Convalescent plasma therapy doesn't really help beat COVID-19: ICMR-backed study

No lowering of mortality in multi-centre trial; disease progression towards severity also not impacted; shortness of breath reduced

By Banjot Kaur
Published: Wednesday 09 September 2020
What proves good for Europe may or may not be the template for countries across the world, the study's authors said Photo: Pixabay

A trial of convalescent plasma (CP) therapy on 464 patients of the novel coronavirus disease (COVID-19) failed to lower mortality rates among patients, results showed.

The therapy in trial, funded by the Indian Council of Medical Research, also did not hamper the progression of mild illness into a severe form of the disease.

The trial, at 39 public and private sites, compared results in patients who were given only the best standard of care (BSC) with those administered CP along with BSC. The results were published in preprint server MedRxiv September 8, 2020.

BSCs are generally accepted treatment protocol, used widely by clinicians. In case of COVID-19, BSC in India include:

  • Antivirals (eg Hydroxychloroquine, Remdesivir, Lopinavir / Ritonavir, Oseltamivir, etc)
  • Antibiotics
  • Immunomodulators
  • Steroids
  • Tocilizumab
  • Supportive management (masks, ventilation etc)

The plasma therapy was combined with BSC for 235 patients while 229 were administered only BSC. The first — intervention arm — comprised two doses of 200 millilitre CP each, transfused 24 hours apart.

The neutralising antibody titres — the rate of production of antibodies that could help fight the disease — were identical in patients of the two arms, the study found.

Neutralising antibodies are those that fight off the virus, in this case SARS-CoV-2.

“This suggests that there may not be any benefit of CP collected from young, mild COVID -19 recovered donors to moderate to severely sick elderly patients, who have a robust antibody response,” authors of the study paper said.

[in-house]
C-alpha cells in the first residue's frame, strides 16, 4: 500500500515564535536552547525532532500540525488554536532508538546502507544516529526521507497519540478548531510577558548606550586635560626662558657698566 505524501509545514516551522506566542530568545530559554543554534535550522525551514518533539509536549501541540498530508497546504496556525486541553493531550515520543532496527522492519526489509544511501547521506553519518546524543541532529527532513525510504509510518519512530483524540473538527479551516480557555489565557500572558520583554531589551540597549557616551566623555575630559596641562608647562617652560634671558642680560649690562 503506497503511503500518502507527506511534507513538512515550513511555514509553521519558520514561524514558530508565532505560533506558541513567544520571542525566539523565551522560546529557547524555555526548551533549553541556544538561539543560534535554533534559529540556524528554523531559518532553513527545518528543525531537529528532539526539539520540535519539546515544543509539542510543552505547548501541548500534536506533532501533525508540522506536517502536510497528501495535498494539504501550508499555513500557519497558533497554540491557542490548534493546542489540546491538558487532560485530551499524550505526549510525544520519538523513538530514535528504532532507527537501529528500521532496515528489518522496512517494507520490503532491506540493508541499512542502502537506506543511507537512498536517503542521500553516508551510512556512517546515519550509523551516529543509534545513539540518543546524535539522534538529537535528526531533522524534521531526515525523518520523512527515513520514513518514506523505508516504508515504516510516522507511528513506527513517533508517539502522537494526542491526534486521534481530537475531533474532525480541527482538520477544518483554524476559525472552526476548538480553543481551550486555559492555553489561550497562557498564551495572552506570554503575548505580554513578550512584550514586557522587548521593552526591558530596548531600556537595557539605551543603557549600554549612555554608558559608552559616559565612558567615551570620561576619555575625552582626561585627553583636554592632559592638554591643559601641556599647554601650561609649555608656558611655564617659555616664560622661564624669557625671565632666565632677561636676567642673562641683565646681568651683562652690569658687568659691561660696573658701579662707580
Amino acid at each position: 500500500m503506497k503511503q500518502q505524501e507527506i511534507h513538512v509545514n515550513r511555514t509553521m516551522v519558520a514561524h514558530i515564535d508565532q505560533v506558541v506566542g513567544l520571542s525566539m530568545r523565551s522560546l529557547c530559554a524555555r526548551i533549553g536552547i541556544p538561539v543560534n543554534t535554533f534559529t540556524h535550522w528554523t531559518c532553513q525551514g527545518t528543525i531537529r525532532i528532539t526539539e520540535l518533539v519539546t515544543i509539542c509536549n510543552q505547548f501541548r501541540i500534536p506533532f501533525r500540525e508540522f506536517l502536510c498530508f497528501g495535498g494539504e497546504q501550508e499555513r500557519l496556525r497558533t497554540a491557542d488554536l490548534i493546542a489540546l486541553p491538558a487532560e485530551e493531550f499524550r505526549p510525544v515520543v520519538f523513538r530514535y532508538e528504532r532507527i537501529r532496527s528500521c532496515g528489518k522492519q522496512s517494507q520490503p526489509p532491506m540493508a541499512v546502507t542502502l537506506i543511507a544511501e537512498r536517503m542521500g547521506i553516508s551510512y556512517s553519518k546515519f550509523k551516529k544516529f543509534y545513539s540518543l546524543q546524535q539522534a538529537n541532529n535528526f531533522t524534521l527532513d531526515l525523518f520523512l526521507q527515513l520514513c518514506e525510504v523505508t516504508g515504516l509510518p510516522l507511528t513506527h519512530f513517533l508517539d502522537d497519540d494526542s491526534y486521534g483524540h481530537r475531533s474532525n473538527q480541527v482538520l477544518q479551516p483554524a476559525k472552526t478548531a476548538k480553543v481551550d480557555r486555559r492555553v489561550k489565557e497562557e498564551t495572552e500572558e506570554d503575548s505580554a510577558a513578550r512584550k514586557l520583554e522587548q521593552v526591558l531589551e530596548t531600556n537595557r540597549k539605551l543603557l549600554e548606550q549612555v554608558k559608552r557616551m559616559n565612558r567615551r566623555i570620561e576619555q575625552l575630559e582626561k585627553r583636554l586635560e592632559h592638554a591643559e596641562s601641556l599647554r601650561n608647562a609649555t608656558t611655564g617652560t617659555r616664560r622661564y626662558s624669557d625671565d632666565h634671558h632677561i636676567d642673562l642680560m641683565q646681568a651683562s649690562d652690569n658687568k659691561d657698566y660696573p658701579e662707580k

Convalescent plasma therapy, however, showed a higher negative conversion of viral RNA (ribonucleic acid) — recipients of the transfusion were able to be lose the virus faster.

Researchers, however, did not spot any lowering in inflammatory markers — those reflecting the extent of infection — among intervention arm patients. This could explain why the line of treatment didn’t reduce mortality though it led to quicker RNA negativity.

The CP transfusion did lead to better results vis-à-vis symptoms like shortness of breath (after seven days of transfusion) and the need for artificial oxygen (after three-five days), the paper noted.  

The transfusion was also labelled safe with minimal adverse events, none life-threatening.

A recent Cochrane review of 20 studies flagged uncertainty regarding effectiveness of CP in improving mortality or clinical improvement in COVID-19 patients.

In India, CP has been approved by the drug regulator on an off-label basis (without trials) — an emergency measure. Governments in state after state have encouraged it though, as has the private sector.

The latest data should be peer-reviewed the soonest possible by ICMR and published, said Anant Bhan, former president of Interntional Association of Bioethics.

“Now it would seem that the inordinate focus on CP seems futile as it does not seem to prevent progression to severe disease or death compared to standard treatment. Minor benefits mentioned in the study probably are not meaningful enough for CP usage at such large scale,” Bhan told Down To Earth.

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